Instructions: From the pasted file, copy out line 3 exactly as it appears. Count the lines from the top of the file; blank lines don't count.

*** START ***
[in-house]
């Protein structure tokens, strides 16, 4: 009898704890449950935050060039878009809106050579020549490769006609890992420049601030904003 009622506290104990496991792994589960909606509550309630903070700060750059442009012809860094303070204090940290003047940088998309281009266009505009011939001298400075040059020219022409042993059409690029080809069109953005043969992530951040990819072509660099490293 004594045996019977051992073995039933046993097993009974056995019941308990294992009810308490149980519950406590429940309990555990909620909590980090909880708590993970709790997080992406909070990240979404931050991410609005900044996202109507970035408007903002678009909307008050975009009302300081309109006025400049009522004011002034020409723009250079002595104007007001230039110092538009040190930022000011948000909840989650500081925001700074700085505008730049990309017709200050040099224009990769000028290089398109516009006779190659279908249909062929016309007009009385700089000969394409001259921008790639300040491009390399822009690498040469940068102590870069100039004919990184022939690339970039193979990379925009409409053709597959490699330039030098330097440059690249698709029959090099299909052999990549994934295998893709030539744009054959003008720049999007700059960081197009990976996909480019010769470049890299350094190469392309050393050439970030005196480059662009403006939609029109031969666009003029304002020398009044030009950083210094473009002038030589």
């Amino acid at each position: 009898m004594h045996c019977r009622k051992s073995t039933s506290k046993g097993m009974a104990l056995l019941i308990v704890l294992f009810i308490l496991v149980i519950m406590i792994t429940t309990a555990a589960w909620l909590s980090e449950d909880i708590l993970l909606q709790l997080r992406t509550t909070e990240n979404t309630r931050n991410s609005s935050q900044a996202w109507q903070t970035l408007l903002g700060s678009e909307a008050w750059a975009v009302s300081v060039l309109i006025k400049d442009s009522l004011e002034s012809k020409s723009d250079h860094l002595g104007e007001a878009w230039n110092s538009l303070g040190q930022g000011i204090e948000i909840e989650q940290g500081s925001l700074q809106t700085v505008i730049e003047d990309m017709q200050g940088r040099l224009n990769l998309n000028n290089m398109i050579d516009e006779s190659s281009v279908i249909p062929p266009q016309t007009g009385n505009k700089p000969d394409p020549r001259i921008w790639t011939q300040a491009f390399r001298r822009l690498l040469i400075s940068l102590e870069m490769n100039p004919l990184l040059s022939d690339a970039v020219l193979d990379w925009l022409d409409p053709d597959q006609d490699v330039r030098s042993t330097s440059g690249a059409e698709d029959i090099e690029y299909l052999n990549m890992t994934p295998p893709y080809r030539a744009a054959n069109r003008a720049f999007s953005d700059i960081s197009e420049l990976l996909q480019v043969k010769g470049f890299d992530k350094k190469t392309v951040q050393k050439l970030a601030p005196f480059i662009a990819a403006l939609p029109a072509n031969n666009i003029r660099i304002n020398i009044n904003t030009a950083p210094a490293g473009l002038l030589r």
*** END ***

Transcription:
């Amino acid at each position: 009898m004594h045996c019977r009622k051992s073995t039933s506290k046993g097993m009974a104990l056995l019941i308990v704890l294992f009810i308490l496991v149980i519950m406590i792994t429940t309990a555990a589960w909620l909590s980090e449950d909880i708590l993970l909606q709790l997080r992406t509550t909070e990240n979404t309630r931050n991410s609005s935050q900044a996202w109507q903070t970035l408007l903002g700060s678009e909307a008050w750059a975009v009302s300081v060039l309109i006025k400049d442009s009522l004011e002034s012809k020409s723009d250079h860094l002595g104007e007001a878009w230039n110092s538009l303070g040190q930022g000011i204090e948000i909840e989650q940290g500081s925001l700074q809106t700085v505008i730049e003047d990309m017709q200050g940088r040099l224009n990769l998309n000028n290089m398109i050579d516009e006779s190659s281009v279908i249909p062929p266009q016309t007009g009385n505009k700089p000969d394409p020549r001259i921008w790639t011939q300040a491009f390399r001298r822009l690498l040469i400075s940068l102590e870069m490769n100039p004919l990184l040059s022939d690339a970039v020219l193979d990379w925009l022409d409409p053709d597959q006609d490699v330039r030098s042993t330097s440059g690249a059409e698709d029959i090099e690029y299909l052999n990549m890992t994934p295998p893709y080809r030539a744009a054959n069109r003008a720049f999007s953005d700059i960081s197009e420049l990976l996909q480019v043969k010769g470049f890299d992530k350094k190469t392309v951040q050393k050439l970030a601030p005196f480059i662009a990819a403006l939609p029109a072509n031969n666009i003029r660099i304002n020398i009044n904003t030009a950083p210094a490293g473009l002038l030589r």